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India Begins Contact Tracing After First Bird Flu Death In Delhi

India’s National Centre for Disease Control said human-to-human transmission of bird flu is rare.

NEW DELHI — A probe launched into India’s first death due to bird flu has revealed that the close contacts of the deceased boy are not showing any symptoms of the infection.

The report was submitted by India’s National Centre for Disease Control (NCDC) after an investigation into the case.

India reported its first death due to bird flu on July 12. The 11-year-old deceased boy succumbed to H5N1 at All India Institute of Medical Science (AIIMS) in Delhi, where he was undergoing treatment.

Bird flu is caused by a type of influenza virus that rarely infects humans. Almost all cases of H5N1 infection in people have been associated with close contact with infected live or dead birds or H5N1-contaminated environments.

Following his death, the National Centre for Disease Control launched a probe into contact tracing for the infection and issued a report, which said that none of the close contacts of the deceased have so far displayed any symptoms of the disease.

The child was diagnosed with Acute Myeloid Leukemia in the pediatrics department of All India Institute Of Medical Science in June 2021. He was admitted to the hospital on July 2 and died on July 12, as per a press release issued by the Union Health Ministry.

The child developed symptoms of fever, cough, coryza, and breathing difficulty, soon after induction therapy for Acute Myeloid Leukemia.

“He was diagnosed with Acute myeloid leukemia with febrile neutropenia, pneumonia, and shock, which progressed to Acute Respiratory Distress Syndrome. The boy suffered from multi-organ dysfunction and died on July 12, 2021,” said the release.

“None of the close contacts have any symptoms. Contact tracing, an active search for any symptomatic case has been carried out in the hospital and area where the case resided. Information, Education, and Communication activities were carried out for the public with advice to report any symptomatic case to the health authorities. There are no symptomatic individuals in the area at present.”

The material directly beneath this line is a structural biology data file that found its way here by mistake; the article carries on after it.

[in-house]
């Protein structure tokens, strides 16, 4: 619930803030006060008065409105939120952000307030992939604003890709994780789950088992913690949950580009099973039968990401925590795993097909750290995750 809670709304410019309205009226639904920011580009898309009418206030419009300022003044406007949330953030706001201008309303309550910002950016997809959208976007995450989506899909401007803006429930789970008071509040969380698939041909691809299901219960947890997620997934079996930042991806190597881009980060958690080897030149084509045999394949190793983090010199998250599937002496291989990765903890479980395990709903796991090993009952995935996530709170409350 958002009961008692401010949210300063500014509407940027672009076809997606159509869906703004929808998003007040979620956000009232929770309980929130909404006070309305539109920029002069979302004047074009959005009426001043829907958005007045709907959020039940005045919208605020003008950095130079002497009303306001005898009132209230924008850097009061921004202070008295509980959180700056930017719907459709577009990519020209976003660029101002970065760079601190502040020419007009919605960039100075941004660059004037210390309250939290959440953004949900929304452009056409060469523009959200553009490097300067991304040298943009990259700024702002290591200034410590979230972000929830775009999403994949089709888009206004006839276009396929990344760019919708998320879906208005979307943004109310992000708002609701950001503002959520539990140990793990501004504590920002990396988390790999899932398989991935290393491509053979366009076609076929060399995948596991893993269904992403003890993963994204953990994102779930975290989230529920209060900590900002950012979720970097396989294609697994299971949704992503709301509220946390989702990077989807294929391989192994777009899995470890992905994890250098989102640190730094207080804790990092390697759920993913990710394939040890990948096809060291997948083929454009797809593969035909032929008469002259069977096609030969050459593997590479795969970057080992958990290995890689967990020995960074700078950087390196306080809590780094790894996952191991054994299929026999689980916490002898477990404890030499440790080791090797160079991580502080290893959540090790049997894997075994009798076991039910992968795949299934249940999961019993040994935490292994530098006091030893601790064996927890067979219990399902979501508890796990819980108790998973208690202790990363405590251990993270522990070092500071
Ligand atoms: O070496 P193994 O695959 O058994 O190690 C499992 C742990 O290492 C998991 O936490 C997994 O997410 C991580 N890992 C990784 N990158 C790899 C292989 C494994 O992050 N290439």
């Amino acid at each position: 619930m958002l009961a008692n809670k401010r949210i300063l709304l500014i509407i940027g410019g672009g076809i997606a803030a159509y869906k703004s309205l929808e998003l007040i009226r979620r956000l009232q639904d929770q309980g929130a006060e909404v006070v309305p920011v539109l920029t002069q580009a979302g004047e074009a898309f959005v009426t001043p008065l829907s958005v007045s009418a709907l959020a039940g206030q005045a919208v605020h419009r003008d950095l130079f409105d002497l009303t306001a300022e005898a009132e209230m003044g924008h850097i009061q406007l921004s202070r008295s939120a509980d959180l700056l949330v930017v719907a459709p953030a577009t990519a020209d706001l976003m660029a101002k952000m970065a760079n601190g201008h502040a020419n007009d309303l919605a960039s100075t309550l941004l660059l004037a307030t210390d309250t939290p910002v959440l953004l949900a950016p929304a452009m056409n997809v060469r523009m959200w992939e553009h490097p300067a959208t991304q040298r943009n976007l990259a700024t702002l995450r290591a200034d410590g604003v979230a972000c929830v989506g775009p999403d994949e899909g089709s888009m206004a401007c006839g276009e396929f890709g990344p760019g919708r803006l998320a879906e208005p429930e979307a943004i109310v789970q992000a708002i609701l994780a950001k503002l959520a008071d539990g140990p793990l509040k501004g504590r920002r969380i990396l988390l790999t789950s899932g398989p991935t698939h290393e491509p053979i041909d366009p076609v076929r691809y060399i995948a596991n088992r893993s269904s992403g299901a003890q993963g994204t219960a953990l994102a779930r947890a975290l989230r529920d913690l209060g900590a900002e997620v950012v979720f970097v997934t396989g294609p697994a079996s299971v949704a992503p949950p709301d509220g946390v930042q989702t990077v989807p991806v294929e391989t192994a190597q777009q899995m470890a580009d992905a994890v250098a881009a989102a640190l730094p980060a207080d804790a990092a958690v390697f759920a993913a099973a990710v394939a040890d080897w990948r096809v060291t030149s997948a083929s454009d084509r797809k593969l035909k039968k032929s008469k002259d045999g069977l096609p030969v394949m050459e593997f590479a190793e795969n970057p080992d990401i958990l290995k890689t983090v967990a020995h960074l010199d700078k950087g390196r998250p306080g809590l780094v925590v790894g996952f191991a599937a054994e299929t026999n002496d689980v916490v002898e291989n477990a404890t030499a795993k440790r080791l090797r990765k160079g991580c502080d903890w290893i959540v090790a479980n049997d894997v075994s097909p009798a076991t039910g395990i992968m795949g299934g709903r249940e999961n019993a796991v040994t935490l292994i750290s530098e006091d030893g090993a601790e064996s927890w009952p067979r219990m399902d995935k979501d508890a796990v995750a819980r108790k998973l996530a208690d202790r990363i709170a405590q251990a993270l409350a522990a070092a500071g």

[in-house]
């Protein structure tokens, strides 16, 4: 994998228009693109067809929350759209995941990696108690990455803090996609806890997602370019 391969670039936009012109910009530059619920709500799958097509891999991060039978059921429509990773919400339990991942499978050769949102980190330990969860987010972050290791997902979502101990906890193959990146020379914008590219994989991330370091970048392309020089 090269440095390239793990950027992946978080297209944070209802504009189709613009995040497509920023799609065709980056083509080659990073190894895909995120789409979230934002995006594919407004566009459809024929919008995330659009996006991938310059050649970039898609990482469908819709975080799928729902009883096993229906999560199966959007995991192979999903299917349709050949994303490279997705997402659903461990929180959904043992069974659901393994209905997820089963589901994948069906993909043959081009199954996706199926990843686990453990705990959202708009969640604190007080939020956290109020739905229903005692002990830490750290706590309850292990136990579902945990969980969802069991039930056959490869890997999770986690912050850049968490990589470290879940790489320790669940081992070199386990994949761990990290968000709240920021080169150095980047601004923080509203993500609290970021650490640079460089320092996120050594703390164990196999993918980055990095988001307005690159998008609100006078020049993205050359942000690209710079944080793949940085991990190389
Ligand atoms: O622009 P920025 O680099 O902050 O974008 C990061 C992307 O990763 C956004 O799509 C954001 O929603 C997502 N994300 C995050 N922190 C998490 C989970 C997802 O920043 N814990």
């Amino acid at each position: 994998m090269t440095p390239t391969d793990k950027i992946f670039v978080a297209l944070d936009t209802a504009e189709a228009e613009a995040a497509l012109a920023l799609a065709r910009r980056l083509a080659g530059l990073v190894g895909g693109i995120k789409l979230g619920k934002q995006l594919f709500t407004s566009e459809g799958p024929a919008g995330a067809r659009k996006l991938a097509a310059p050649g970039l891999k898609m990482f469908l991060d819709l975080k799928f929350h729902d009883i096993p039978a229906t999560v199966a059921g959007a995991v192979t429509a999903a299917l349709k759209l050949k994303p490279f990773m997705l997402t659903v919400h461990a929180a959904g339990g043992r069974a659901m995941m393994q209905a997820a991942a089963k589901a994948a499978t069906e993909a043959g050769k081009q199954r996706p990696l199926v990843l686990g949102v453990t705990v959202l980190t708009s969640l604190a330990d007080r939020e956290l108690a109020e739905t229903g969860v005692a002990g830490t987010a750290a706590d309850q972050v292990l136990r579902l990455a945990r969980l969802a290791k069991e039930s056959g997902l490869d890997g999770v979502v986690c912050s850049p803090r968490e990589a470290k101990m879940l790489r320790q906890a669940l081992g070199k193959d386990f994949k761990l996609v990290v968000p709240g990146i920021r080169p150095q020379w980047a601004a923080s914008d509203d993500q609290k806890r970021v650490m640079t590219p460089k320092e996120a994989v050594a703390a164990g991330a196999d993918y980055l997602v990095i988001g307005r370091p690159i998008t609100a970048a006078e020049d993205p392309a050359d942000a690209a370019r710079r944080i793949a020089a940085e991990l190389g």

The Department of Microbiology in the All India Institute Of Medical Science received the Bronchoalveolar lavage for respiratory panel testing on July 7 and July 11.

“The sample had tested positive for both Influenza A and Influenza B. It was negative for SARS-COV-2 and other respiratory viruses. Subtyping for Influenza A remained inconclusive with available reagents for H1N1 and H3N2 at All India Institute Of Medical Science. So, the samples were sent to the National Institute of Virology on July 13, 2021,” said the release.

“At National Institute of Virology, the result showed that the sample is positive for A/H5 and Type B Victoria lineage. Whole-genome sequencing and virus isolation are in process,” the release said.

The experts said that the virus does not infect humans easily and spreads from person to person appears to be unusual. Infected birds shed the avian influenza virus in their saliva, mucous, and feces.

Human infections with bird flu viruses can happen when enough virus gets into a person’s eyes, nose or mouth, or is inhaled.

“The monitoring of the doctors and nurses treating the patient was started from July 16 onwards for development of any influenza-like symptoms. Contact tracing was undertaken and family members, close contacts, and health care workers are under close surveillance,” the National Centre for Disease Control said.

Further, an epidemiological investigation by the National Centre for Disease Control, involving the animal husbandry department and state government surveillance unit, is underway, and appropriate public health measures have been instituted.

“Symptoms vary from nasal discharge, sneezing, and body aches. They do result in respiratory failure. Human transmission is rare,” said Rajesh Chawla, senior consultant pulmonology and critical care at Apollo Hospitals, Delhi.

(With inputs from ANI)

(Edited by Abinaya Vijayaraghavan and Praveen Pramod Tewari)